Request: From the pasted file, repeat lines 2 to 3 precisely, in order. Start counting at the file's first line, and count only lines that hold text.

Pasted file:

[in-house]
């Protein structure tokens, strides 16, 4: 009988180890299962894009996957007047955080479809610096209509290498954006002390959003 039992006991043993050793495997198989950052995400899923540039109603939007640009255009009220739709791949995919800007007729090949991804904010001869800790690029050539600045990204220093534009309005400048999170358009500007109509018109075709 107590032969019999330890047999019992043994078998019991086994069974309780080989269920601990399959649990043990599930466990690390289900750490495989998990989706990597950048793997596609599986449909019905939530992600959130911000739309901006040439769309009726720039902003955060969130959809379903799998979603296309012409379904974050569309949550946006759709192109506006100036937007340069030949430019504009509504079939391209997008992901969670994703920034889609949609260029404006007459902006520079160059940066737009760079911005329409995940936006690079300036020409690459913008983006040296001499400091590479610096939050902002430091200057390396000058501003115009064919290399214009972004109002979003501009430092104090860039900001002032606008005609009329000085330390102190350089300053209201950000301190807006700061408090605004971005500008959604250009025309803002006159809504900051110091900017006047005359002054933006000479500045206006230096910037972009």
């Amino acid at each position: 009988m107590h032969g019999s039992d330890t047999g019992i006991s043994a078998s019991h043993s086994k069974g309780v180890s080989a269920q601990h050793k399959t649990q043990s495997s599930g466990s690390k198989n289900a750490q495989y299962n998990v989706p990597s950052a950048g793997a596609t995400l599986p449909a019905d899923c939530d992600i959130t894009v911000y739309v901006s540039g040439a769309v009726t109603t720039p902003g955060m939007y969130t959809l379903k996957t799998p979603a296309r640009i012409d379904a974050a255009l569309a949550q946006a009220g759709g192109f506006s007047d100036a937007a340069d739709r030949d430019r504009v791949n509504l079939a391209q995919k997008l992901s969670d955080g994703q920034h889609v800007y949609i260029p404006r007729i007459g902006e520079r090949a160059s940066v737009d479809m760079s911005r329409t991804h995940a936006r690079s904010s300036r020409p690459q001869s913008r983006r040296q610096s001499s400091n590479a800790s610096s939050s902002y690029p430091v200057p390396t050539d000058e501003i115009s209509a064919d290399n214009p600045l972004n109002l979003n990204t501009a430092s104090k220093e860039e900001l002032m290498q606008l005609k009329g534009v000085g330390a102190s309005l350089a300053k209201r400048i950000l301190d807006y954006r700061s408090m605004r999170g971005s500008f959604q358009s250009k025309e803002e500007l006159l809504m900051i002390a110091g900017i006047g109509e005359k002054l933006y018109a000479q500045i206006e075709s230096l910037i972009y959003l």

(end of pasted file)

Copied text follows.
């Protein structure tokens, strides 16, 4: 009988180890299962894009996957007047955080479809610096209509290498954006002390959003 039992006991043993050793495997198989950052995400899923540039109603939007640009255009009220739709791949995919800007007729090949991804904010001869800790690029050539600045990204220093534009309005400048999170358009500007109509018109075709 107590032969019999330890047999019992043994078998019991086994069974309780080989269920601990399959649990043990599930466990690390289900750490495989998990989706990597950048793997596609599986449909019905939530992600959130911000739309901006040439769309009726720039902003955060969130959809379903799998979603296309012409379904974050569309949550946006759709192109506006100036937007340069030949430019504009509504079939391209997008992901969670994703920034889609949609260029404006007459902006520079160059940066737009760079911005329409995940936006690079300036020409690459913008983006040296001499400091590479610096939050902002430091200057390396000058501003115009064919290399214009972004109002979003501009430092104090860039900001002032606008005609009329000085330390102190350089300053209201950000301190807006700061408090605004971005500008959604250009025309803002006159809504900051110091900017006047005359002054933006000479500045206006230096910037972009």
């Amino acid at each position: 009988m107590h032969g019999s039992d330890t047999g019992i006991s043994a078998s019991h043993s086994k069974g309780v180890s080989a269920q601990h050793k399959t649990q043990s495997s599930g466990s690390k198989n289900a750490q495989y299962n998990v989706p990597s950052a950048g793997a596609t995400l599986p449909a019905d899923c939530d992600i959130t894009v911000y739309v901006s540039g040439a769309v009726t109603t720039p902003g955060m939007y969130t959809l379903k996957t799998p979603a296309r640009i012409d379904a974050a255009l569309a949550q946006a009220g759709g192109f506006s007047d100036a937007a340069d739709r030949d430019r504009v791949n509504l079939a391209q995919k997008l992901s969670d955080g994703q920034h889609v800007y949609i260029p404006r007729i007459g902006e520079r090949a160059s940066v737009d479809m760079s911005r329409t991804h995940a936006r690079s904010s300036r020409p690459q001869s913008r983006r040296q610096s001499s400091n590479a800790s610096s939050s902002y690029p430091v200057p390396t050539d000058e501003i115009s209509a064919d290399n214009p600045l972004n109002l979003n990204t501009a430092s104090k220093e860039e900001l002032m290498q606008l005609k009329g534009v000085g330390a102190s309005l350089a300053k209201r400048i950000l301190d807006y954006r700061s408090m605004r999170g971005s500008f959604q358009s250009k025309e803002e500007l006159l809504m900051i002390a110091g900017i006047g109509e005359k002054l933006y018109a000479q500045i206006e075709s230096l910037i972009y959003l």